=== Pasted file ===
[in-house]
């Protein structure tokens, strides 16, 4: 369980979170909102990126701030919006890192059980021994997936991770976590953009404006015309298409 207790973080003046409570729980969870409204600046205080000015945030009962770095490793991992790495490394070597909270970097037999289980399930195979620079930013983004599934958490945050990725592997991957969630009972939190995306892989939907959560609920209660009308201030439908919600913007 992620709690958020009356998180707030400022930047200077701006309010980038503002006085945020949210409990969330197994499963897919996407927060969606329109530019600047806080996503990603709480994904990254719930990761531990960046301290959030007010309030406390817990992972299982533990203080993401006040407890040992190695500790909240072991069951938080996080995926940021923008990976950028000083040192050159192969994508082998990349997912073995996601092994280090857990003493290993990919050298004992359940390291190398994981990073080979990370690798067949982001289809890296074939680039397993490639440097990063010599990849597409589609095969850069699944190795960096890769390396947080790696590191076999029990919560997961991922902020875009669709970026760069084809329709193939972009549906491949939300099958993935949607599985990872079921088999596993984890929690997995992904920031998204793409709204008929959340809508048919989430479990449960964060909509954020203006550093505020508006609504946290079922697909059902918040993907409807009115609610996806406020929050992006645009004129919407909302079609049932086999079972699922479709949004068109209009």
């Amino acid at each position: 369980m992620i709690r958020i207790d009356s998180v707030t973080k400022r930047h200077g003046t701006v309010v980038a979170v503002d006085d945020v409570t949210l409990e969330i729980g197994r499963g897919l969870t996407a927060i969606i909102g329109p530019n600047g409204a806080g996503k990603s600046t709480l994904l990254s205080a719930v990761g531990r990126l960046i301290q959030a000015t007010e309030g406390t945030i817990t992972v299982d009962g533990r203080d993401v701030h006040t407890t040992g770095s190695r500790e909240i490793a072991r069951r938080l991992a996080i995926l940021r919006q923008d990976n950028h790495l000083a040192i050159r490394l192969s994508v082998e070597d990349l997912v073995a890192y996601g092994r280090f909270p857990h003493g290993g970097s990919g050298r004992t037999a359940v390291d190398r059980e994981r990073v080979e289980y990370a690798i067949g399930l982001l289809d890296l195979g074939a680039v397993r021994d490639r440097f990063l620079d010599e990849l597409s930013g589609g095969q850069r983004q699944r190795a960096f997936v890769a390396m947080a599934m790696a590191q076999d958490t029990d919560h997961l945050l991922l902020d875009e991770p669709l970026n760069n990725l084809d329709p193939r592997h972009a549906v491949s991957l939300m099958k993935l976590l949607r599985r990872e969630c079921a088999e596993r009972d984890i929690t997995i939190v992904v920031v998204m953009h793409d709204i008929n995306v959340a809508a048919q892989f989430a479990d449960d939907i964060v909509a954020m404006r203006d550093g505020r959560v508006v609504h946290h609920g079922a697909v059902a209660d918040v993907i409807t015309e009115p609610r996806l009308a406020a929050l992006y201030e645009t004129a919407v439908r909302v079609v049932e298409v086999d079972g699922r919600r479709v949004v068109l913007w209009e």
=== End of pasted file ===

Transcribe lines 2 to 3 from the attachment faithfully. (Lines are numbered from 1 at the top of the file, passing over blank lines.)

């Protein structure tokens, strides 16, 4: 369980979170909102990126701030919006890192059980021994997936991770976590953009404006015309298409 207790973080003046409570729980969870409204600046205080000015945030009962770095490793991992790495490394070597909270970097037999289980399930195979620079930013983004599934958490945050990725592997991957969630009972939190995306892989939907959560609920209660009308201030439908919600913007 992620709690958020009356998180707030400022930047200077701006309010980038503002006085945020949210409990969330197994499963897919996407927060969606329109530019600047806080996503990603709480994904990254719930990761531990960046301290959030007010309030406390817990992972299982533990203080993401006040407890040992190695500790909240072991069951938080996080995926940021923008990976950028000083040192050159192969994508082998990349997912073995996601092994280090857990003493290993990919050298004992359940390291190398994981990073080979990370690798067949982001289809890296074939680039397993490639440097990063010599990849597409589609095969850069699944190795960096890769390396947080790696590191076999029990919560997961991922902020875009669709970026760069084809329709193939972009549906491949939300099958993935949607599985990872079921088999596993984890929690997995992904920031998204793409709204008929959340809508048919989430479990449960964060909509954020203006550093505020508006609504946290079922697909059902918040993907409807009115609610996806406020929050992006645009004129919407909302079609049932086999079972699922479709949004068109209009």
């Amino acid at each position: 369980m992620i709690r958020i207790d009356s998180v707030t973080k400022r930047h200077g003046t701006v309010v980038a979170v503002d006085d945020v409570t949210l409990e969330i729980g197994r499963g897919l969870t996407a927060i969606i909102g329109p530019n600047g409204a806080g996503k990603s600046t709480l994904l990254s205080a719930v990761g531990r990126l960046i301290q959030a000015t007010e309030g406390t945030i817990t992972v299982d009962g533990r203080d993401v701030h006040t407890t040992g770095s190695r500790e909240i490793a072991r069951r938080l991992a996080i995926l940021r919006q923008d990976n950028h790495l000083a040192i050159r490394l192969s994508v082998e070597d990349l997912v073995a890192y996601g092994r280090f909270p857990h003493g290993g970097s990919g050298r004992t037999a359940v390291d190398r059980e994981r990073v080979e289980y990370a690798i067949g399930l982001l289809d890296l195979g074939a680039v397993r021994d490639r440097f990063l620079d010599e990849l597409s930013g589609g095969q850069r983004q699944r190795a960096f997936v890769a390396m947080a599934m790696a590191q076999d958490t029990d919560h997961l945050l991922l902020d875009e991770p669709l970026n760069n990725l084809d329709p193939r592997h972009a549906v491949s991957l939300m099958k993935l976590l949607r599985r990872e969630c079921a088999e596993r009972d984890i929690t997995i939190v992904v920031v998204m953009h793409d709204i008929n995306v959340a809508a048919q892989f989430a479990d449960d939907i964060v909509a954020m404006r203006d550093g505020r959560v508006v609504h946290h609920g079922a697909v059902a209660d918040v993907i409807t015309e009115p609610r996806l009308a406020a929050l992006y201030e645009t004129a919407v439908r909302v079609v049932e298409v086999d079972g699922r919600r479709v949004v068109l913007w209009e």